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Posts Tagged ‘Clay Mortensen’

The inclement weather gave us a spontaneous day off, although the game was postponed, so we’ll have to make it up later.  Speaking of which, that is also what we did today.  It turns out that the extra off day was right on time; making up a game previously rescheduled, we had a twin bill.

We lost the opener.  Doubront took the loss but Morales didn’t help any.  Doubront gave up only three runs in six innings of work; that’s a quality start.  None of the runs scored via the long ball, which means that they were not the products of isolated mistakes.  However, Doubront by no means had a bad day.  He actually looked pretty good.  And if the Angels had been held to three runs, then all else being equal, we would have walked away the victors.

Morales, however, gave up four runs in the seventh inning alone.  Not counting the outs, he gave up a double, an intentional walk, an RBI double, another walk that loaded the bases, and two consecutive walks that both walked in runs and re-loaded the bases each time.  Then he was lifted for Mortensen, who gave up a single that allowed one of his inherited runners to score.  It was awful.  Morales could not find the strike zone at any time.  His terrible performance made the two outs that he managed to record look like accidents.  Mortensen pitched until he allowed two singles and a popup in the ninth, when Miller took over.  Miller gave up a walk to load the bases, which was obviously the theme of our relief corps’s performance.  One force out later, he walked in a run of his own, and a fielding error by Napoli resulted in the Angels’ last run of the morning.

Carp hit a solo shot to lead off the fourth for our first run of the day.  Two outs later, Ellsbury walked, stole second, and scored on a single by Nava.  We were still fighting even in the ninth inning; we hit three straight singles with two out plus a double that scored a total of two runs.  But it wasn’t enough, and we lost, 9-5.

The nightcap got off to an auspicious start.  Victorino singled to lead off the first and scored on a double by Gomes, who scored on a double by Pedroia.  The next inning, Gomes singled and scored on a double by Papi.  The nightcap then continued just as auspiciously; Iglesias led off the sixth with a single and scored two outs later on a single by Pedroia.  And it all cleared when Papi homered for two more runs.

Buchholz gave up his first run in the third thanks to a double-single combination.  He gave up his second run in the sixth thanks to a double and a sac fly.  And that was it for him.  Breslow and Tazawa finished the game, and the final score was 7-2.  So we split.  I would have preferred we sweep, but we’ll take what we can get.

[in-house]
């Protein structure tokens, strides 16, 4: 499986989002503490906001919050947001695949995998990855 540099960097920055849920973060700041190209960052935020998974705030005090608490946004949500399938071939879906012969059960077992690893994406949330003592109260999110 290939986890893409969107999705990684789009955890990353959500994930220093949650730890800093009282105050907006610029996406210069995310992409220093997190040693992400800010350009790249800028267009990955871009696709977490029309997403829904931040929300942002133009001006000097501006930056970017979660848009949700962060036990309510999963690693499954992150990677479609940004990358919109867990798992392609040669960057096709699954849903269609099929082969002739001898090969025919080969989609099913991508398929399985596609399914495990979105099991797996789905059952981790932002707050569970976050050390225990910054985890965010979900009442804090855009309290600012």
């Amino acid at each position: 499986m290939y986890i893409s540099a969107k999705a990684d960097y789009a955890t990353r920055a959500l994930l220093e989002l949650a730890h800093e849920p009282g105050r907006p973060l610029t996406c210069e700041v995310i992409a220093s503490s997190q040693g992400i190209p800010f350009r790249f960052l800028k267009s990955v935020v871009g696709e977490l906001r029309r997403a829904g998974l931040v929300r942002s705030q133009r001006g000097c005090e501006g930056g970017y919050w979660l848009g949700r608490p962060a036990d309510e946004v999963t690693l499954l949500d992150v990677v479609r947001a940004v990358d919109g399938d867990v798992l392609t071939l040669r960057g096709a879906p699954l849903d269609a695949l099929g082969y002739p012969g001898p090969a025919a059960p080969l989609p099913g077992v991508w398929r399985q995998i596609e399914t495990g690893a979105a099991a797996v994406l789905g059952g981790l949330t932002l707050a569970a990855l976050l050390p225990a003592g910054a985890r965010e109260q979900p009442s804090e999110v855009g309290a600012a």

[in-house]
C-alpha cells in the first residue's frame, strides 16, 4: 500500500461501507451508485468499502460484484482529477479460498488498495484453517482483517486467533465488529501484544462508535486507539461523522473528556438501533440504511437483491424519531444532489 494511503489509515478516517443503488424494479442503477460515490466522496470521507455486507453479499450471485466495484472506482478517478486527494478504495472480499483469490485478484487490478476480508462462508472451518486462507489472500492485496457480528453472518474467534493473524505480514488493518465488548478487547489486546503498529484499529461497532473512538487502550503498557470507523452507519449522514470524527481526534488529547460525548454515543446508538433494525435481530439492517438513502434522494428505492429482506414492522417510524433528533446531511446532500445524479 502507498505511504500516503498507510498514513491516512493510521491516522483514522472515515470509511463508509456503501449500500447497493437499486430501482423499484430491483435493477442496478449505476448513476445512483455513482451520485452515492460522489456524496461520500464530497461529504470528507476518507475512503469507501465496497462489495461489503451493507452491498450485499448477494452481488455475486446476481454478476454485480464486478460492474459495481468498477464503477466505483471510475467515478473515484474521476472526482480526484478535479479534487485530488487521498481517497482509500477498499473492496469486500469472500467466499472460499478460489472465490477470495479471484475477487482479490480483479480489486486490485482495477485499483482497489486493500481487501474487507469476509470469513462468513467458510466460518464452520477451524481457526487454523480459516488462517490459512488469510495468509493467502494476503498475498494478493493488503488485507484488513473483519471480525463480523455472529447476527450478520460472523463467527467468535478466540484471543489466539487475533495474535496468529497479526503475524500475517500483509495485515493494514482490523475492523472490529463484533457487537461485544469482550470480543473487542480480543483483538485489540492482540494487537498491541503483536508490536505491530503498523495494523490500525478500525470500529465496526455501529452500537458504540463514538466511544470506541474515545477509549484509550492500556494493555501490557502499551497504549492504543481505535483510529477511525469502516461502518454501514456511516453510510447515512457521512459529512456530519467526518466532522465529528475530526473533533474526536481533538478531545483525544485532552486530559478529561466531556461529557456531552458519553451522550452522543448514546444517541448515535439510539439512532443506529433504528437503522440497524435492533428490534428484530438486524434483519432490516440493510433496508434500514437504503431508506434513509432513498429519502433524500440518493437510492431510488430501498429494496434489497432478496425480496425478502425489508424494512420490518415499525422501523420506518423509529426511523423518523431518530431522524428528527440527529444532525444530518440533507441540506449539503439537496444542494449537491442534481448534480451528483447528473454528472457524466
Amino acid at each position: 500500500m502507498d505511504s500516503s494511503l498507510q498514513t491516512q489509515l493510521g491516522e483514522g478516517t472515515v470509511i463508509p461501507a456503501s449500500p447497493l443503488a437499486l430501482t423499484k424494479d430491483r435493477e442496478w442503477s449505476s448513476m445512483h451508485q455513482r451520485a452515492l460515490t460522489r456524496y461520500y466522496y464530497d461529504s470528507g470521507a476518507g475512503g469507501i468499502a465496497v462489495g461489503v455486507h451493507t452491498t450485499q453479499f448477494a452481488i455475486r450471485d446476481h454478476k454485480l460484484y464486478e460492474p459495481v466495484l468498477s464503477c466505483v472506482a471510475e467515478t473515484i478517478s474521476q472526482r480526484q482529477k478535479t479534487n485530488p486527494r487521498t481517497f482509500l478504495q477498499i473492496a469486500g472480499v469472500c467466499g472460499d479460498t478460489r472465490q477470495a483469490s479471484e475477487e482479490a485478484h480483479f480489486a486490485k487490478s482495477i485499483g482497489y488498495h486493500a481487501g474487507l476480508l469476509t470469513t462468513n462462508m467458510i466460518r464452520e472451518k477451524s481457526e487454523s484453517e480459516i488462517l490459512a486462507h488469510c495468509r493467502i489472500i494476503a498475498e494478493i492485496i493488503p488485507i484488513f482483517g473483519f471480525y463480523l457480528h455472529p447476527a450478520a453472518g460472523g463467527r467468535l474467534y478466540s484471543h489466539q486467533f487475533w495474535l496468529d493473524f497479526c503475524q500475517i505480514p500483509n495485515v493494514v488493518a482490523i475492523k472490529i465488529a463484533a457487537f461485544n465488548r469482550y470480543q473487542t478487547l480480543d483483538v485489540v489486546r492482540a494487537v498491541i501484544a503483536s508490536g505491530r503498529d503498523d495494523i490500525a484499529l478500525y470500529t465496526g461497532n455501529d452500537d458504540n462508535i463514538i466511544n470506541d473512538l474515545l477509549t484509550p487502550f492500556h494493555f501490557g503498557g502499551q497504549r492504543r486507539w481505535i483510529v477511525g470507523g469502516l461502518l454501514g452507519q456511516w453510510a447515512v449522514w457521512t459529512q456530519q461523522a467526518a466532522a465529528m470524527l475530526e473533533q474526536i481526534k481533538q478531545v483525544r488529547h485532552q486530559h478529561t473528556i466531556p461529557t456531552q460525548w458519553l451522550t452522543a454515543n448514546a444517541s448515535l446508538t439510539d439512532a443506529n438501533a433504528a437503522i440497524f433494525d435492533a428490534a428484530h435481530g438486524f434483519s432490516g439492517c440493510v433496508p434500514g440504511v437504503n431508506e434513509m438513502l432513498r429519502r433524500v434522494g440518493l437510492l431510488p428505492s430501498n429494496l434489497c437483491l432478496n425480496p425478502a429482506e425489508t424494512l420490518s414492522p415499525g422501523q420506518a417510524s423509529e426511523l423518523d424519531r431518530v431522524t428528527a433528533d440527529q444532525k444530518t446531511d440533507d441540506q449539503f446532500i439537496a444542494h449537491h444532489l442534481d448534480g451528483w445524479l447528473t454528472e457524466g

Now that’s what I call quick work.  The Penguins never saw it coming.  It was a clean sweep, culminating in a one-zip win.  That would be twenty-six saves for Tuuka Rask and some timely heroics by Adam McQuaid.  The Eastern Conference is now officially in the bag.

Getty Images

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The Rangers didn’t stand a chance in this one.  Seriously.  No chance.  I thought our run total against the Yanks was epic, but it turns out that I had another thing coming.  And in this case, I am most definitely happy about that.  We scored so many runs last night that if you cut our run total in half, not only would we still have won, but that total alone would have been considered a ton of runs in most situations.

We did not waste time putting ourselves on top in this one.  Really, we didn’t.  From the very first, both literally and figuratively, we were winning and never looked back.  Nava led off the bottom of the first with a walk, followed by a single by Carp.  Then Pedroia struck out, and Papi hit an RBI double.  Then Napoli walked to load the bases, and Carp scored on a groundout by Salty.  Not exactly the response to a bases-loaded situation that we were looking for, but in the long run, we had absolutely nothing to worry about.

Iglesias led off the second with a double, and Bradley promptly followed that with a homer to right on a 2-1 count.  After that came a single by Nava, a walk by Carp, a flyout by Pedroia, a bases-clearing triple by Papi, and a successful sac fly by Napoli.  Then Salty doubled and scored on a double by Drew.  End our six-run second.

Nava doubled with one out in the third and scored on a single by Carp.  And Drew homered to right center field to lead off the fourth; Carp repeated that performance in the fifth.